In Frankenstein’s Wake
Mary Shelley, Morality and Science Fiction
Available for pre-order / backorder
About the Book
Just over 200 years ago on a stormy night, a young woman conceived of what would become one of the most iconic images of science gone wrong, the story of Victor Frankenstein and his Creature. For a long period, Mary Shelley languished in the shadow of her luminary husband, Percy Bysshe Shelley, but was rescued from obscurity by the feminist scholars of the 1970s and 1980s.
This book offers a new perspective on Shelley and on science fiction, arguing that she both established a new discursive space for moral thinking and laid the groundwork for the genre of science fiction. Adopting a contextual biographical approach and undertaking a close reading of the 1818 and 1831 editions of the text, gives readers insight into how this story synthesizes many of the concerns about new science prevalent in Shelley’s time. Using Michel Foucault’s concept of discourse, the present work argues that Shelley should be not only credited with the foundation of a genre but recognized as a figure who created a new cultural space for readers to explore their fears and negotiate the moral landscape of new science.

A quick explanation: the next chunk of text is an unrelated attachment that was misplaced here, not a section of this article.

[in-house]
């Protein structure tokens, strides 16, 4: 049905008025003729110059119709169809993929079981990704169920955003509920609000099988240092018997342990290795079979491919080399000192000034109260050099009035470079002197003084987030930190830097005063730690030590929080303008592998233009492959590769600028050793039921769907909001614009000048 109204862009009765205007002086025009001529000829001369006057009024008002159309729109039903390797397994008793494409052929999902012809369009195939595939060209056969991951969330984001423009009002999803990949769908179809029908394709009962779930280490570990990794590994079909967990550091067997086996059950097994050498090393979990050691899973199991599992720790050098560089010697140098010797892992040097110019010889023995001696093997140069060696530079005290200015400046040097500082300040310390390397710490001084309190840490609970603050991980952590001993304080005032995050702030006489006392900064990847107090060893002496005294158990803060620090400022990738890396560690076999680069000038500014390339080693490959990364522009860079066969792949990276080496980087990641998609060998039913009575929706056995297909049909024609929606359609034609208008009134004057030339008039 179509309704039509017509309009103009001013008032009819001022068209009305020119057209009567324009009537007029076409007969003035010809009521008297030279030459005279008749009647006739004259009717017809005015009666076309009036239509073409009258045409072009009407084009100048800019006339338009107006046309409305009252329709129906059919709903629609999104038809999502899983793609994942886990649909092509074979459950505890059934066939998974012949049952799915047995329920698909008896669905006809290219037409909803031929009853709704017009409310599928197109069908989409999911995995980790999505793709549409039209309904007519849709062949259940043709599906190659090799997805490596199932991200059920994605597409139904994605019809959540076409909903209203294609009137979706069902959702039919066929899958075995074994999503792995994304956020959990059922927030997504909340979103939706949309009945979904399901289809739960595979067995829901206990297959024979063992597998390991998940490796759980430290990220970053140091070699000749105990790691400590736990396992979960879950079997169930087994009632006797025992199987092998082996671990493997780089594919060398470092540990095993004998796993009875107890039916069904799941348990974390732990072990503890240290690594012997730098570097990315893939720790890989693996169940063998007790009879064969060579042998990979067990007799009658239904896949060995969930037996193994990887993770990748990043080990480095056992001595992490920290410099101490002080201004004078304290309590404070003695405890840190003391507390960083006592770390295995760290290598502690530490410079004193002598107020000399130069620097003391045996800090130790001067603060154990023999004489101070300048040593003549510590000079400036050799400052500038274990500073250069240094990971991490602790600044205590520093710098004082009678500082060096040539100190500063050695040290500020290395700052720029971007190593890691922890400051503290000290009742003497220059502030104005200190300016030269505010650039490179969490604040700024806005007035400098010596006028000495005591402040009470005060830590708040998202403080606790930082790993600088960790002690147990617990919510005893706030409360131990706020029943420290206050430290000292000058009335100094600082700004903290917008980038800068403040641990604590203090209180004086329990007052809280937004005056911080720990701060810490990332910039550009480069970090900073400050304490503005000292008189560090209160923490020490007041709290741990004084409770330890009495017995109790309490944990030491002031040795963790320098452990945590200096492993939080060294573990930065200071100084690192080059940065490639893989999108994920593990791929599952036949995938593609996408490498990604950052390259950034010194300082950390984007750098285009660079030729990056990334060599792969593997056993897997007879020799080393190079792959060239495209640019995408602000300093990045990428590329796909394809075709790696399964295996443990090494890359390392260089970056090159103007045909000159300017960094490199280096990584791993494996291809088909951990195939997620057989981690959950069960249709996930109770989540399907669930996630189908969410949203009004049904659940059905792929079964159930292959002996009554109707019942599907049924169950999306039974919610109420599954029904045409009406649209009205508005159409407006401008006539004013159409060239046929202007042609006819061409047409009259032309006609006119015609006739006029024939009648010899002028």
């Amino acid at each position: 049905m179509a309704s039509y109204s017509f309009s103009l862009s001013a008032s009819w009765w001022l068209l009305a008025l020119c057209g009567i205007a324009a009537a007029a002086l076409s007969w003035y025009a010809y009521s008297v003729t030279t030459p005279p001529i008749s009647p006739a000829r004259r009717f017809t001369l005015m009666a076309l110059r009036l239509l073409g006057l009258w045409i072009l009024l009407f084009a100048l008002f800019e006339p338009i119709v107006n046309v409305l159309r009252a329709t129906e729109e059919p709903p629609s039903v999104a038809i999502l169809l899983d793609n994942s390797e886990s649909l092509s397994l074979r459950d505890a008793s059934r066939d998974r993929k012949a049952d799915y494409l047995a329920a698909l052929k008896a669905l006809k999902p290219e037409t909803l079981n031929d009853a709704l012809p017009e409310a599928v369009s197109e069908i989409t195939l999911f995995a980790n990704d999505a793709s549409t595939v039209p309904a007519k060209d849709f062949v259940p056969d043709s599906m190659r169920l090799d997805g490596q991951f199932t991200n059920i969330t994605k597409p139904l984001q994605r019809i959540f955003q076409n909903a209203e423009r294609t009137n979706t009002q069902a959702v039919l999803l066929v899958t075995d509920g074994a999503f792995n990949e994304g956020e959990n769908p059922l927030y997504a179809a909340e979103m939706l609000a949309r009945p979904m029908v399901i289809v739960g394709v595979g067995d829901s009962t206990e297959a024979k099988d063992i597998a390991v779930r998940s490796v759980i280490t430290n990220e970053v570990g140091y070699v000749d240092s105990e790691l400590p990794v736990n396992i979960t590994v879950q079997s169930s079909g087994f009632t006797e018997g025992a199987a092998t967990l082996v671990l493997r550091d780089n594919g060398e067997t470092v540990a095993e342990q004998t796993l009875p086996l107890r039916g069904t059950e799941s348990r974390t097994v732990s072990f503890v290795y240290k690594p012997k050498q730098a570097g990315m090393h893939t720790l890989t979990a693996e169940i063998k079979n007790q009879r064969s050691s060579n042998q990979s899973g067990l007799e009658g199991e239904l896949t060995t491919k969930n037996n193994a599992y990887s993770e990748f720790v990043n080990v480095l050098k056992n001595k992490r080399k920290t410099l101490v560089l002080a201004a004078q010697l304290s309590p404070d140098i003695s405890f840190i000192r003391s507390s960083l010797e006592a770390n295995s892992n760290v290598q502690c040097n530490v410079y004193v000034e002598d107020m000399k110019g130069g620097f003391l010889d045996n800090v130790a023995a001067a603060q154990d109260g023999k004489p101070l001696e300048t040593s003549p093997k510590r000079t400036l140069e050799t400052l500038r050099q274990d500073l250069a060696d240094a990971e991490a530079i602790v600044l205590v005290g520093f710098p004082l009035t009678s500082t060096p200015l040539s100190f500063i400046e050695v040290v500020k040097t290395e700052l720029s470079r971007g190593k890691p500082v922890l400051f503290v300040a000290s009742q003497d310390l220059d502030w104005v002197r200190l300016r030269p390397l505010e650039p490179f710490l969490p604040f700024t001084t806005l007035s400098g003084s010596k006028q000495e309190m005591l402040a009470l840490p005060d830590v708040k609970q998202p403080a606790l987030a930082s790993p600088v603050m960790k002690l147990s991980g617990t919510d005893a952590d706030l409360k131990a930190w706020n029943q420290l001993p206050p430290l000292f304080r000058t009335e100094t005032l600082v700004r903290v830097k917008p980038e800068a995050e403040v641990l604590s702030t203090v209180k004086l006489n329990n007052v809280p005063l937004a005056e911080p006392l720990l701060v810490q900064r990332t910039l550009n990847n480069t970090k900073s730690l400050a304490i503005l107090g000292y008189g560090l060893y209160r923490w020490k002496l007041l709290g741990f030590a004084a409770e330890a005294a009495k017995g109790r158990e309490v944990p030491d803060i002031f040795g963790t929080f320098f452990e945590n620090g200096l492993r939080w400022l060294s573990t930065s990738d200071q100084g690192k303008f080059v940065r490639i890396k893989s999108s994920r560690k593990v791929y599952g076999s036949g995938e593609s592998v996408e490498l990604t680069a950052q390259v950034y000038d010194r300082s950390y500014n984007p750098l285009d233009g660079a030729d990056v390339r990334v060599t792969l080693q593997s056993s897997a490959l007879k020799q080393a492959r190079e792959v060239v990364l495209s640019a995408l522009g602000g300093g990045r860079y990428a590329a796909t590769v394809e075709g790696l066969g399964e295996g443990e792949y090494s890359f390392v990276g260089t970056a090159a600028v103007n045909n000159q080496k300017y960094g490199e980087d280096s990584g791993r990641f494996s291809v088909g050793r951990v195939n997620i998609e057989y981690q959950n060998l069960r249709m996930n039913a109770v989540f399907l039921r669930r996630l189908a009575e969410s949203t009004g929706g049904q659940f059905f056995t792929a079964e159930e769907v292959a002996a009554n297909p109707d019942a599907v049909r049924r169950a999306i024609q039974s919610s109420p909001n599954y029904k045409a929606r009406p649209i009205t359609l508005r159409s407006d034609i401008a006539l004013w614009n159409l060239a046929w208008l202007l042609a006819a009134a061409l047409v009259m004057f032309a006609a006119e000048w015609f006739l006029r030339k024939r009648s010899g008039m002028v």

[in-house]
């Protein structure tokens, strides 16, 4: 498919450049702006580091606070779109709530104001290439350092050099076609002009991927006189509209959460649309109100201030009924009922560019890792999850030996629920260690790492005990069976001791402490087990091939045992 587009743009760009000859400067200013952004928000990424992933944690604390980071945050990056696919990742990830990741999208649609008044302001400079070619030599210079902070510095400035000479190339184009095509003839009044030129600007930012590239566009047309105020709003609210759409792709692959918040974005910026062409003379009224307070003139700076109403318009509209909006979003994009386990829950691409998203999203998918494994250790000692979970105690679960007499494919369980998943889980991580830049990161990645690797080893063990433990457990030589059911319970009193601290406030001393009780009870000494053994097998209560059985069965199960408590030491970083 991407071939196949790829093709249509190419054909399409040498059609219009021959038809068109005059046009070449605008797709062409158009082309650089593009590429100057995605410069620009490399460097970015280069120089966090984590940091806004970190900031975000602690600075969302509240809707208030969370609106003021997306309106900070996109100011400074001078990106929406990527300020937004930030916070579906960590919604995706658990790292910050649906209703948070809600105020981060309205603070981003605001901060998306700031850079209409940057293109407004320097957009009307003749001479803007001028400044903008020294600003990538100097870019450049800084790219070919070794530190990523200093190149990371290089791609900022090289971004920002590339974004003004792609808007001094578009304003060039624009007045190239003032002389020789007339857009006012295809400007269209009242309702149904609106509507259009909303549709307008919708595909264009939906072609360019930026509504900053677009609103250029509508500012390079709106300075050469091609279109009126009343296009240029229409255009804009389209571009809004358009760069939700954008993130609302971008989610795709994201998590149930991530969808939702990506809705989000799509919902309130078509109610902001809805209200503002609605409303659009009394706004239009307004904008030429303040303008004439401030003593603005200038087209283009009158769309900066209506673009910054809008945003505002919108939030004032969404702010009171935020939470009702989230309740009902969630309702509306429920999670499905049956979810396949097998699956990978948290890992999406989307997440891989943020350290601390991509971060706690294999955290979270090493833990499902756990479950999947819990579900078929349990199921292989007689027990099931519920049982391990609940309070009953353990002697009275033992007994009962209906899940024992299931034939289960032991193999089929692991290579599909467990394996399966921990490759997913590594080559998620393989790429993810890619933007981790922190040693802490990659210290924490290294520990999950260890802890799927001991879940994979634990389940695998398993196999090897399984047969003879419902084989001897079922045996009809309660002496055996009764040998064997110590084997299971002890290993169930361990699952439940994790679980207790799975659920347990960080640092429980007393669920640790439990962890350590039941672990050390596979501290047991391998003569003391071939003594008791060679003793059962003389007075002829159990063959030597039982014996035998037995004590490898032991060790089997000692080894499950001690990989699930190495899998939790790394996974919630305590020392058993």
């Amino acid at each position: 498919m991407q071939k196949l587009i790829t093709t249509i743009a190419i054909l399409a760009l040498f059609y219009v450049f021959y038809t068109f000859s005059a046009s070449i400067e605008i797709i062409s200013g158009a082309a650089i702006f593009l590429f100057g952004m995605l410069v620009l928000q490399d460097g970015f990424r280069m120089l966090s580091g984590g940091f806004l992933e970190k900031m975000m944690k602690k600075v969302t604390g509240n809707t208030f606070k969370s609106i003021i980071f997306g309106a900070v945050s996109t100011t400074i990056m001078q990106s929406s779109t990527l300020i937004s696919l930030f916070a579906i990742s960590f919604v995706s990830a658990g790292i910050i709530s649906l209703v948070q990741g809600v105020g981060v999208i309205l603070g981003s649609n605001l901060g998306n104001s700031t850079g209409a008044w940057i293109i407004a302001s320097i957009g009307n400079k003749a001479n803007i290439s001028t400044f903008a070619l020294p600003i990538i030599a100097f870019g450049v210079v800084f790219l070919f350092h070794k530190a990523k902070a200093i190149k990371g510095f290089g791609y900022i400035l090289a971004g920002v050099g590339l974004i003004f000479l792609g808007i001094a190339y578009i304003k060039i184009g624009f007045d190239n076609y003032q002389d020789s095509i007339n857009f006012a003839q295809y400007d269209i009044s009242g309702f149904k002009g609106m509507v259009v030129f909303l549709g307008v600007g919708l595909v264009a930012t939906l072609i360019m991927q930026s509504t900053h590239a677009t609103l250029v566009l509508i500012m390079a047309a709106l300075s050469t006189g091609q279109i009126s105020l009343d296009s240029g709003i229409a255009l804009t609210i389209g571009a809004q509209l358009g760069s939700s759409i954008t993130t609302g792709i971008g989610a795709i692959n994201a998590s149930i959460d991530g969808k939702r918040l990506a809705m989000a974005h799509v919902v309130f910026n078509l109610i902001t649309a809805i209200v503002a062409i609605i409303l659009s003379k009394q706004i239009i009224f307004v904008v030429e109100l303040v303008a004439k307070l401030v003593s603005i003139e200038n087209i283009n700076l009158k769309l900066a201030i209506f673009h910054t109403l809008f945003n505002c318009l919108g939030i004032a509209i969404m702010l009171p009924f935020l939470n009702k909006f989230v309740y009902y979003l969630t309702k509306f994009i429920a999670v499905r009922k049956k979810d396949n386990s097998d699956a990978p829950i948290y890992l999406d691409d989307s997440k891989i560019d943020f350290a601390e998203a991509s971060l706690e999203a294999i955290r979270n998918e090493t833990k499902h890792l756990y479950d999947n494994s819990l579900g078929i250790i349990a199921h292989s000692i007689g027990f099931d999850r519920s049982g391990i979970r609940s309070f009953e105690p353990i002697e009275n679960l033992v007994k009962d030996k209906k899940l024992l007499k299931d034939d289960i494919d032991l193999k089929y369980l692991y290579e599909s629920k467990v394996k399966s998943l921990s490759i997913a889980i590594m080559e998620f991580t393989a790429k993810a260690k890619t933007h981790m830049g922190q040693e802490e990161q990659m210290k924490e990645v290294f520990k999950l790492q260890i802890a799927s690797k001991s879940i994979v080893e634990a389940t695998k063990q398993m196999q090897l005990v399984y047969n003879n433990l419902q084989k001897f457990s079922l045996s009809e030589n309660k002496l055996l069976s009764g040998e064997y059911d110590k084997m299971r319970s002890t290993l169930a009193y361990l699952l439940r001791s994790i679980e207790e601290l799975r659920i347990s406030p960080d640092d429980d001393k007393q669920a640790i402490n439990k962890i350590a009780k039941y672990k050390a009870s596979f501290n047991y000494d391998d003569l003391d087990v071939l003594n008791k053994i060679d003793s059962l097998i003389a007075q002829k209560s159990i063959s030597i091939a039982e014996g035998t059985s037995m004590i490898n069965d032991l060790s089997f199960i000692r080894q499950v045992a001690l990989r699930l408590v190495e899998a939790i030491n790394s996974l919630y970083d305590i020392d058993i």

About the Author(s)
Alison Bedford. Series Editors Donald E. Palumbo and C.W. Sullivan III
Format: softcover (6 x 9)
Bibliographic Info: photos, bibliography, index
Copyright Date: 2020
Series: Critical Explorations in Science Fiction and Fantasy
Book Reviews & Awards
“A substantial, important, and innovative contribution to our appreciation of Frankenstein and its continuing influence of culture.”—Stephen Behrendt, George Holmes Distinguished Professor of English, University of Nebraska